3D food printing is not as crazy as it sounds
What would you say to someone who’s skeptical about 3D food printing?
We get a lot of those! (Laughs.) I think it’s an education process, which is why we do events where we talk about it. I get why people are negative. When I first heard about Natural Machines, I was negative! I’m a co-founder because I shifted the business model, but I came in about 7 months after the company started. So when I heard about it, my first vision was processed, artificial food. And I thought: why do we need more of that? So I totally get it, and I’m very proud of the fact that I can turn people around or neutralize their arguments.
First of all, it’s important to point out that we don’t do what Nespresso does. We don’t force you to buy prefilled food capsules. That’s why I use words like “fresh real ingredients”.
Secondly, 3D food printing isn’t really that crazy! I know it sounds techy, but the truth is, if you buy anything that’s packaged from a food manufacturer, you’re practically eating 3D printed food. What food manufacturers do is they take food, they push it through a machine, and they shape it and form it. We took that entire concept and shrunk it down. The only difference is that you put in your own fresh, real ingredients. You can print many things that you can find packaged in a supermarket.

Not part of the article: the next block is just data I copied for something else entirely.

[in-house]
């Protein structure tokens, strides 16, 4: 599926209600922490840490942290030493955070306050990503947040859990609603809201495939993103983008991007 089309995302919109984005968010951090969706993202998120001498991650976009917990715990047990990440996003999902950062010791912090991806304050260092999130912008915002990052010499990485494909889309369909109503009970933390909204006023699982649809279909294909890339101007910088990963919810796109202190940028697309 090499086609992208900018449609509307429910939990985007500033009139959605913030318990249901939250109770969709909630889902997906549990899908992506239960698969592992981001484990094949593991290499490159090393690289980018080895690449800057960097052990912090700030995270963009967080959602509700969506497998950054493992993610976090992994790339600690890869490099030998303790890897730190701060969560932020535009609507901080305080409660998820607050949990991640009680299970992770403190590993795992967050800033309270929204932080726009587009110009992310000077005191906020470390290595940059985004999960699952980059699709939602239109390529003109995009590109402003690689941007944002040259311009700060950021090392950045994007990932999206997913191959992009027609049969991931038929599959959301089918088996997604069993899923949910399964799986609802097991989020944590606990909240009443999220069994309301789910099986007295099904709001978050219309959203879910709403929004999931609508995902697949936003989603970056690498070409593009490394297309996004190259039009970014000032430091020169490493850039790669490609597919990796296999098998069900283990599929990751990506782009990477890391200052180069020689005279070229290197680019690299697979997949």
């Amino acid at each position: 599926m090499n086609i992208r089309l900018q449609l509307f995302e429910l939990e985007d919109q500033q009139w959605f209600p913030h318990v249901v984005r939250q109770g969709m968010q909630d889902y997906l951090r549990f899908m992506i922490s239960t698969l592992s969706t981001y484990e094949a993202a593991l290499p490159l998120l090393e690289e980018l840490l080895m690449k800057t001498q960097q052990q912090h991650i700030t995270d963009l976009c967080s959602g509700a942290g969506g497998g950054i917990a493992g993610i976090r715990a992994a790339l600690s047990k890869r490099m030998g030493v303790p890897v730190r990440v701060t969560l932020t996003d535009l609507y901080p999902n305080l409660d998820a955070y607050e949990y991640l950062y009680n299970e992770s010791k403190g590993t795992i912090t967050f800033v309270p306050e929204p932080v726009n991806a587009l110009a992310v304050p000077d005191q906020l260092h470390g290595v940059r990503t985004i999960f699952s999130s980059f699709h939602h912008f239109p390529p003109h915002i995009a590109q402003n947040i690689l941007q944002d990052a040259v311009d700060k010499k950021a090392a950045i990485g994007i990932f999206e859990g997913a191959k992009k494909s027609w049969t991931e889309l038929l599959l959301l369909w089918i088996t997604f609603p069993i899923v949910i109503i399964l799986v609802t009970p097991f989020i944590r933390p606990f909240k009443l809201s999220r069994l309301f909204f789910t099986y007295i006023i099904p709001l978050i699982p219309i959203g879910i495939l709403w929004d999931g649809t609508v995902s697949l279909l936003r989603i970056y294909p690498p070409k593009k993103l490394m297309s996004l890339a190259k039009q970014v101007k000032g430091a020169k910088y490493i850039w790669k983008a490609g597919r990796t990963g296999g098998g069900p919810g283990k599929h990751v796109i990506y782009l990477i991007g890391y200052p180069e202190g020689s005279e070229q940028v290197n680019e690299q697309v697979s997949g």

So if you wanted to make a healthier version of your favorite packaged snack, you couldn’t replicate that exact texture without a food printer?
Chances are you could, but how many hours in a day do you have? Foodini makes the making of many foods faster than doing it by hand or by any other means. When we do demos, we make lots of fancy shapes and designs, because that’s what people want to see. But we also do the exact opposite and print very simple, flat square crackers. They’re a good example of a snack that I can never find a healthy version of in supermarkets, because they’re always loaded with salt and oil. It would take a lot of time and effort to make them at home by hand, but with the help of a 3D food printer, they’re very easy. Today you have to take them out and bake them in the oven, but in the next version, the crackers are going to come out baked and ready to eat.
“No matter how healthy or unhealthy your diet may be, if I try to get you to change it today, you’re going to get defensive about it.”
Do you need unique recipes for the food printer, or can you adjust the recipes that you would normally use?
You can reverse-engineer a lot of your own recipes. It’s similar to a food processor in that sense. You get the hang of it and you use it to help you make your own recipes faster. That’s an advantage too, we don’t put any restrictions on that. It’s designed to be a kitchen appliance that you can use however you want.